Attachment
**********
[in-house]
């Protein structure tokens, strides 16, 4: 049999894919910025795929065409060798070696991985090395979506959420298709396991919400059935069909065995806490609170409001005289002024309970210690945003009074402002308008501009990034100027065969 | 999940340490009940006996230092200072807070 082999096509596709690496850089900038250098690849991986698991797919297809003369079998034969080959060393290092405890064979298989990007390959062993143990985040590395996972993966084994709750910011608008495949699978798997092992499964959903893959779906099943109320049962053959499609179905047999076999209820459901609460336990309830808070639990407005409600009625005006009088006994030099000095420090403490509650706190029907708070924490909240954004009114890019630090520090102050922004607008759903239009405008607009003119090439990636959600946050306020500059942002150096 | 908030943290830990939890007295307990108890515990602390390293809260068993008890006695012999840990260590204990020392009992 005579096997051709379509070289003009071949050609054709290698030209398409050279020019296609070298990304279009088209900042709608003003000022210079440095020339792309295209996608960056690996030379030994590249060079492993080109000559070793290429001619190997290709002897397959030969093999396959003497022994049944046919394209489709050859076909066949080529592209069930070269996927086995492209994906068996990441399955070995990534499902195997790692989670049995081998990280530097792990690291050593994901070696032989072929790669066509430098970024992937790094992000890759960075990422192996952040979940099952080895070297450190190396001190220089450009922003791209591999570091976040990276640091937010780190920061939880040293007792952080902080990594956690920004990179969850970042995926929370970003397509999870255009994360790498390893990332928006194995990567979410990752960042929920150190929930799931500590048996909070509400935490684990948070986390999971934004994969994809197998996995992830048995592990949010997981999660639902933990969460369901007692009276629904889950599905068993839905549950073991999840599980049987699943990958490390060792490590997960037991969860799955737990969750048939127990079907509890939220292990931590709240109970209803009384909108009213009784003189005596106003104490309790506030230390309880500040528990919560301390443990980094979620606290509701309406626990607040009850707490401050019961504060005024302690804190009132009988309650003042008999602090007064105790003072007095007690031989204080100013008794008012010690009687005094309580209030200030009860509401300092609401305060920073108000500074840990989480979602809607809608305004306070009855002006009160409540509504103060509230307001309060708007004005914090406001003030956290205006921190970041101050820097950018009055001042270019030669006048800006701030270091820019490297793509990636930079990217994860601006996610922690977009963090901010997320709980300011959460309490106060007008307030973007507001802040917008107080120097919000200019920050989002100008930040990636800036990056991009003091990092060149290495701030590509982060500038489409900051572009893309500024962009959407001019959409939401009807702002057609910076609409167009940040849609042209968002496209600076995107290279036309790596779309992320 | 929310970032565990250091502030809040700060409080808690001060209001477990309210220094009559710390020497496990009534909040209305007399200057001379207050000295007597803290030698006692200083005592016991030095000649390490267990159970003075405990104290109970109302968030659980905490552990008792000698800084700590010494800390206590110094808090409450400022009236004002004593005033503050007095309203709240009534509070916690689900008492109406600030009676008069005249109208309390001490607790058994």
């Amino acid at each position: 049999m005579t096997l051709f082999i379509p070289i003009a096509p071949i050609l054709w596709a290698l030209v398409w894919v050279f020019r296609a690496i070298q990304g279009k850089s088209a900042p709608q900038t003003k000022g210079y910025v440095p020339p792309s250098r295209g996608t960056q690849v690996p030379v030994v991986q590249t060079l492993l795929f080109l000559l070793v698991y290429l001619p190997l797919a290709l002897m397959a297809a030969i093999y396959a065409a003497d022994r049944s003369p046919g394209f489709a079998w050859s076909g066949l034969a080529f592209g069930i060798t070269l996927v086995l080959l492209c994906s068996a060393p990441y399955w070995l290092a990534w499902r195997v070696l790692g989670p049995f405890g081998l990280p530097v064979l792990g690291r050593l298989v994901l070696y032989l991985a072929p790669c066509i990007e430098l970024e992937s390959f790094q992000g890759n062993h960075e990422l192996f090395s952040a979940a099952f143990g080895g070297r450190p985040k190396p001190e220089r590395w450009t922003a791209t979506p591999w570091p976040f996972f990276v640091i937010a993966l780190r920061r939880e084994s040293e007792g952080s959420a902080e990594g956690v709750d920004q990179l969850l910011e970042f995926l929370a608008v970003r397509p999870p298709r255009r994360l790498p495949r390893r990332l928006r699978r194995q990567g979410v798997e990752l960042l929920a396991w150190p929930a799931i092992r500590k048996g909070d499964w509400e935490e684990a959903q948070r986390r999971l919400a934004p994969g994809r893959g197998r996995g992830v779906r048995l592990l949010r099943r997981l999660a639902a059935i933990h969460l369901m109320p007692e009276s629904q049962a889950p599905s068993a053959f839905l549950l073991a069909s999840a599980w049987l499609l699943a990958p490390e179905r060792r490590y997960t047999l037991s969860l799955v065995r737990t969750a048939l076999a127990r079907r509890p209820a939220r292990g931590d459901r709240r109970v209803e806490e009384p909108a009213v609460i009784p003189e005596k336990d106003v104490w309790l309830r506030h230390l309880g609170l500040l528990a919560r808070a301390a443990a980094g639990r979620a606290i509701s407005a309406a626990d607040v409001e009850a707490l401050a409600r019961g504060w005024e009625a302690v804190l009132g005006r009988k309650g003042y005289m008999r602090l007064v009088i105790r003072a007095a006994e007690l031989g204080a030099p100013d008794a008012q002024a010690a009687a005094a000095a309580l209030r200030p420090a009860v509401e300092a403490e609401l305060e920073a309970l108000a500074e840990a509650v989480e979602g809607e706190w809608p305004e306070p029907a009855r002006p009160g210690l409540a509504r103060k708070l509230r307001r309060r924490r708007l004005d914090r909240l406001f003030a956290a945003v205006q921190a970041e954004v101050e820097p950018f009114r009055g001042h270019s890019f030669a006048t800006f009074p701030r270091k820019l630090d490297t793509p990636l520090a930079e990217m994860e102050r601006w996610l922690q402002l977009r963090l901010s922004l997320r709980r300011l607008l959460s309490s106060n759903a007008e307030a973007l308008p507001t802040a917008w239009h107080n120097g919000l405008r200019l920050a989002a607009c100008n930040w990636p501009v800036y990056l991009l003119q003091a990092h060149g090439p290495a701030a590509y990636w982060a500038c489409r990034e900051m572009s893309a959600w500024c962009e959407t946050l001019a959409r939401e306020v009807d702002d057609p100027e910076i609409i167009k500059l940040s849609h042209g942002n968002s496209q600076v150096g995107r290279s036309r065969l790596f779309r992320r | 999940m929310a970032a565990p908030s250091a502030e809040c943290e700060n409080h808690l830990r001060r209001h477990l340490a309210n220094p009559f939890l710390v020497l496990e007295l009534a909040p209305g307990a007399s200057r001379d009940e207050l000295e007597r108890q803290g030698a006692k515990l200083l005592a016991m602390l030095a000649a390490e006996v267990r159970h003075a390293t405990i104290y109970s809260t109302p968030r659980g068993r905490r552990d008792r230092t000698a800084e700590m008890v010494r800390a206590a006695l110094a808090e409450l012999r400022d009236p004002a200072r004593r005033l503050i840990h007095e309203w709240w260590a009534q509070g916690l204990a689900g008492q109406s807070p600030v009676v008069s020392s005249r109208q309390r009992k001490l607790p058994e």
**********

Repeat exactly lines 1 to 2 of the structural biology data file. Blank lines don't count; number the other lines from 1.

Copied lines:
[in-house]
């Protein structure tokens, strides 16, 4: 049999894919910025795929065409060798070696991985090395979506959420298709396991919400059935069909065995806490609170409001005289002024309970210690945003009074402002308008501009990034100027065969 | 999940340490009940006996230092200072807070 082999096509596709690496850089900038250098690849991986698991797919297809003369079998034969080959060393290092405890064979298989990007390959062993143990985040590395996972993966084994709750910011608008495949699978798997092992499964959903893959779906099943109320049962053959499609179905047999076999209820459901609460336990309830808070639990407005409600009625005006009088006994030099000095420090403490509650706190029907708070924490909240954004009114890019630090520090102050922004607008759903239009405008607009003119090439990636959600946050306020500059942002150096 | 908030943290830990939890007295307990108890515990602390390293809260068993008890006695012999840990260590204990020392009992 005579096997051709379509070289003009071949050609054709290698030209398409050279020019296609070298990304279009088209900042709608003003000022210079440095020339792309295209996608960056690996030379030994590249060079492993080109000559070793290429001619190997290709002897397959030969093999396959003497022994049944046919394209489709050859076909066949080529592209069930070269996927086995492209994906068996990441399955070995990534499902195997790692989670049995081998990280530097792990690291050593994901070696032989072929790669066509430098970024992937790094992000890759960075990422192996952040979940099952080895070297450190190396001190220089450009922003791209591999570091976040990276640091937010780190920061939880040293007792952080902080990594956690920004990179969850970042995926929370970003397509999870255009994360790498390893990332928006194995990567979410990752960042929920150190929930799931500590048996909070509400935490684990948070986390999971934004994969994809197998996995992830048995592990949010997981999660639902933990969460369901007692009276629904889950599905068993839905549950073991999840599980049987699943990958490390060792490590997960037991969860799955737990969750048939127990079907509890939220292990931590709240109970209803009384909108009213009784003189005596106003104490309790506030230390309880500040528990919560301390443990980094979620606290509701309406626990607040009850707490401050019961504060005024302690804190009132009988309650003042008999602090007064105790003072007095007690031989204080100013008794008012010690009687005094309580209030200030009860509401300092609401305060920073108000500074840990989480979602809607809608305004306070009855002006009160409540509504103060509230307001309060708007004005914090406001003030956290205006921190970041101050820097950018009055001042270019030669006048800006701030270091820019490297793509990636930079990217994860601006996610922690977009963090901010997320709980300011959460309490106060007008307030973007507001802040917008107080120097919000200019920050989002100008930040990636800036990056991009003091990092060149290495701030590509982060500038489409900051572009893309500024962009959407001019959409939401009807702002057609910076609409167009940040849609042209968002496209600076995107290279036309790596779309992320 | 929310970032565990250091502030809040700060409080808690001060209001477990309210220094009559710390020497496990009534909040209305007399200057001379207050000295007597803290030698006692200083005592016991030095000649390490267990159970003075405990104290109970109302968030659980905490552990008792000698800084700590010494800390206590110094808090409450400022009236004002004593005033503050007095309203709240009534509070916690689900008492109406600030009676008069005249109208309390001490607790058994």